Plus that gopher hole is waiting. :blink:

Share this post


Link to post
Share on other sites



Right...we're waiting :P and we can refer you to a good shop for patching your fuel leaks :(

gopher.jpg

LOL!!! That's funny! But it's the least of my concern. I love taking the plane places that are fun and it's worth any extra cost. It's like having a rally car but never taking it off road! I love going to fly in's and then beating all my buddies home!

 

for those that are curious about the places  I got just go to youtube and type in piperpainter  :)

Share this post


Link to post
Share on other sites

LOL!!! That's funny! But it's the least of my concern. I love taking the plane places that are fun and it's worth any extra cost. It's like having a rally car but never taking it off road! I love going to fly in's and then beating all my buddies home!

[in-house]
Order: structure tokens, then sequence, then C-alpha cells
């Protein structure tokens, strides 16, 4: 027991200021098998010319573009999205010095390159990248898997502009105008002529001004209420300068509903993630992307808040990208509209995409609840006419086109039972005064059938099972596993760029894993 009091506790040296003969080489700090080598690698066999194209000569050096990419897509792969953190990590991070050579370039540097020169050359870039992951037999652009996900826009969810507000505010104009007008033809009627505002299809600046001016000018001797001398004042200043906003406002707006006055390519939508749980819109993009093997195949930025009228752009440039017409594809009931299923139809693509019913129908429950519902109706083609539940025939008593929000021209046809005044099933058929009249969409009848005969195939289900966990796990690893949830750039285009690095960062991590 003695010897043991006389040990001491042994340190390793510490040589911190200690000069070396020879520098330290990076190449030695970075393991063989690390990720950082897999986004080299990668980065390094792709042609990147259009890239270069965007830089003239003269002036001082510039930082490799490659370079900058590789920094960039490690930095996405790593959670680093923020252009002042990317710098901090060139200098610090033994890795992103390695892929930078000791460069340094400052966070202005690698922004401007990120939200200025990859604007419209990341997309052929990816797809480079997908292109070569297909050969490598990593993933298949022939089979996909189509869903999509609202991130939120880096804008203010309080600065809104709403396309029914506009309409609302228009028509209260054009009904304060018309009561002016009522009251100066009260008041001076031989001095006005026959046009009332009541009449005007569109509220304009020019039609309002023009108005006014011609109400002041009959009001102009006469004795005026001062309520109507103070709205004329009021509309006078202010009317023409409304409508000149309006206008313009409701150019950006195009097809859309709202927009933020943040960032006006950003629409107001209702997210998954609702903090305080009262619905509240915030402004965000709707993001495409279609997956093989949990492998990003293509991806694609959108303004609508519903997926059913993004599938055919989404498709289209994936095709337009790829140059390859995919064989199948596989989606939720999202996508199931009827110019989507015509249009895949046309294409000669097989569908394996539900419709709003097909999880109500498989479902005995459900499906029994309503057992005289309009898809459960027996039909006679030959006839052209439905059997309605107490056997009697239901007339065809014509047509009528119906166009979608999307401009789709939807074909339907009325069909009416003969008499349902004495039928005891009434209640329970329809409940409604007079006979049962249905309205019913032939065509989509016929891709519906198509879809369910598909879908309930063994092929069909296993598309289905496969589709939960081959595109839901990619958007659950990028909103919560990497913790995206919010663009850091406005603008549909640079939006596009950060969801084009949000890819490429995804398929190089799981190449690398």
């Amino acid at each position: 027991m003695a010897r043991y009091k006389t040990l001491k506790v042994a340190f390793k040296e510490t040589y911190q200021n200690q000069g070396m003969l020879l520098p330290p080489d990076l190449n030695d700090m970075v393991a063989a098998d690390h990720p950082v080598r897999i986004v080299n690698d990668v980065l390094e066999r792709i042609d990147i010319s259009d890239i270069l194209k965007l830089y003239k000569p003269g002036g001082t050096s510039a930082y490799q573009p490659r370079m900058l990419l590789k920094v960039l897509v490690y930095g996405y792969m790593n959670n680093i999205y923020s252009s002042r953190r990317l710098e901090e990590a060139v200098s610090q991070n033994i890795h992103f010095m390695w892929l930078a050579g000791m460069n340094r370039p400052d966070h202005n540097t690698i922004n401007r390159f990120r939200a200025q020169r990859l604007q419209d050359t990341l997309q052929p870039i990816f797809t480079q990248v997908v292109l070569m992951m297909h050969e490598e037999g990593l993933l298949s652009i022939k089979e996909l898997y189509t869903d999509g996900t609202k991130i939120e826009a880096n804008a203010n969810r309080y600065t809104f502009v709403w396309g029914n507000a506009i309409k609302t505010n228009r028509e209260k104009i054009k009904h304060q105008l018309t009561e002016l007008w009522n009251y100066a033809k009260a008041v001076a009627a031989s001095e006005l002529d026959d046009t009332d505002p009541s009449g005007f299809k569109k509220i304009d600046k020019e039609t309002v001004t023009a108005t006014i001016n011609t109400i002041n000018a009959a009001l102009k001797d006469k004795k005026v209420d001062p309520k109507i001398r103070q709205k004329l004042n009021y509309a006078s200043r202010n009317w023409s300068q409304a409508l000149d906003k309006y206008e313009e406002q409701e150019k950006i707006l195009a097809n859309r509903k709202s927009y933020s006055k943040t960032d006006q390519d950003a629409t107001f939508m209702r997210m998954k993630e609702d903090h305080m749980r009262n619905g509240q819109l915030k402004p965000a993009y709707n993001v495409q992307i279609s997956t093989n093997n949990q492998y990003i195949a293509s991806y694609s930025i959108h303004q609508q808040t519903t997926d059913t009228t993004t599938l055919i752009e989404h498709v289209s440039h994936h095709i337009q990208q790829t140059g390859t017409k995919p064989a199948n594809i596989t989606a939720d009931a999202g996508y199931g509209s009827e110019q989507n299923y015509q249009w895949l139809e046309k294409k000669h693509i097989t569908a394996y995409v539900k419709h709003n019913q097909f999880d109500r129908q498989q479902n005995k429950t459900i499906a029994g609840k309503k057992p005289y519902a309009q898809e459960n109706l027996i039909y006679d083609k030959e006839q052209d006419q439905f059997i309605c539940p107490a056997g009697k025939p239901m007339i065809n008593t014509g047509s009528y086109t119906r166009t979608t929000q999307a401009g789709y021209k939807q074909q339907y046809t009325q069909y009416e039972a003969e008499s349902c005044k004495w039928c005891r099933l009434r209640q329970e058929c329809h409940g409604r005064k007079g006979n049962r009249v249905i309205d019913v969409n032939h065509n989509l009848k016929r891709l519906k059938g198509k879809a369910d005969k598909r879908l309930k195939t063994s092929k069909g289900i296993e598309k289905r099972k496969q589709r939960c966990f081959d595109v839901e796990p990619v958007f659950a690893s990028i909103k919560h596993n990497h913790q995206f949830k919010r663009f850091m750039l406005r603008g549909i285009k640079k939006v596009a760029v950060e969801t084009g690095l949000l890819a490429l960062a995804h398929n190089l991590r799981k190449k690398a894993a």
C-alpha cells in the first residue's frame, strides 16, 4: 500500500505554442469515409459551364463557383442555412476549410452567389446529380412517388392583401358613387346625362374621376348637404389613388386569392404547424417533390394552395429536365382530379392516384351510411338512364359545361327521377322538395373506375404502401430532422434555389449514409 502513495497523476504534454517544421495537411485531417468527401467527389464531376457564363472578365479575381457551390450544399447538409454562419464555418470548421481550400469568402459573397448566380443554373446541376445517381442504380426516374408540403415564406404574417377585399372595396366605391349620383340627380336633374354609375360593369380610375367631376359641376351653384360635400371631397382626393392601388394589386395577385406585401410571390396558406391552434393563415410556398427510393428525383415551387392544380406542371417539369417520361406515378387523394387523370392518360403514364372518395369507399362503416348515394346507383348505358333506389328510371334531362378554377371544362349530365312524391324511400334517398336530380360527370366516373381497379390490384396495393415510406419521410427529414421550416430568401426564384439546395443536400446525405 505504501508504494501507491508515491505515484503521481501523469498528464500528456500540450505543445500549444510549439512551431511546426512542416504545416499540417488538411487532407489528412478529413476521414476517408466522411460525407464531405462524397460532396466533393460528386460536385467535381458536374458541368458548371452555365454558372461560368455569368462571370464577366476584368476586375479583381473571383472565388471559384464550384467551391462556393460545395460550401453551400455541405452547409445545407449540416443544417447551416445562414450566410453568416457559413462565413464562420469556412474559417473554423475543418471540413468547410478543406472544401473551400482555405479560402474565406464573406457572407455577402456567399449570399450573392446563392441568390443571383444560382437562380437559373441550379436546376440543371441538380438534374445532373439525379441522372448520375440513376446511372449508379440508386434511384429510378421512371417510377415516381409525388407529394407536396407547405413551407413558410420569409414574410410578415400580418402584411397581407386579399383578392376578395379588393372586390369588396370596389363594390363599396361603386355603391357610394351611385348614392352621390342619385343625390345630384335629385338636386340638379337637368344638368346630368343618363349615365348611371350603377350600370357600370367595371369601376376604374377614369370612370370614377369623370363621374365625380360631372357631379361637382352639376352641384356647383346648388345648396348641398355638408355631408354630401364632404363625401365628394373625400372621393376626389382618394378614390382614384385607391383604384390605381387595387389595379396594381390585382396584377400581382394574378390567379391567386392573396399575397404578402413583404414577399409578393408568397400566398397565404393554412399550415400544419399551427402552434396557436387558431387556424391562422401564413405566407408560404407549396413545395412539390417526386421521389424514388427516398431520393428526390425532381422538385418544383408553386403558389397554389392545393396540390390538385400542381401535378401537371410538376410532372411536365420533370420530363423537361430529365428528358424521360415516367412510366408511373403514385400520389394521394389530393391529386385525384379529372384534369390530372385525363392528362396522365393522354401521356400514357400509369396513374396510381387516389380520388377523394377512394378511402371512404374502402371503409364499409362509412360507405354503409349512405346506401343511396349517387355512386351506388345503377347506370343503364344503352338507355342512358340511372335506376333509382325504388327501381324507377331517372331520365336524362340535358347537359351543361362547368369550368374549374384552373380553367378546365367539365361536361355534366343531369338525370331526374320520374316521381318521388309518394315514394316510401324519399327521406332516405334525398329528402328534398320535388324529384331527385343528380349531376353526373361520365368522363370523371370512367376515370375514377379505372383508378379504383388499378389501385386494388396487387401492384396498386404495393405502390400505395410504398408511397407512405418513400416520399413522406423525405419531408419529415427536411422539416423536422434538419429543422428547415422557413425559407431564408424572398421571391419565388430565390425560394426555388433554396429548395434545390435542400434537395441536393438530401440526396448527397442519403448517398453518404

for those that are curious about the places  I got just go to youtube and type in piperpainter  :)

 

 

Your videos are cool, but my $150K plane ain't no rally car :wub:

1 person likes this

Share this post


Link to post
Share on other sites

Right...we're waiting :P and we can refer you to a good shop for patching your fuel leaks :(

 

gopher.jpg

 

How the heck did you get a picture of Gabe the Gopher? Often seen popping up through the cracks in our paved runway! With the condition of our paved runway, I'm seriously thinking about using the grass strip on the side.

Share this post


Link to post
Share on other sites

How the heck did you get a picture of Gabe the Gopher? Often seen popping up through the cracks in our paved runway! With the condition of our paved runway, I'm seriously thinking about using the grass strip on the side.

 

I should add that a close friend of mine did find one of these with his Mooney's nosewheel. Wasn't pretty...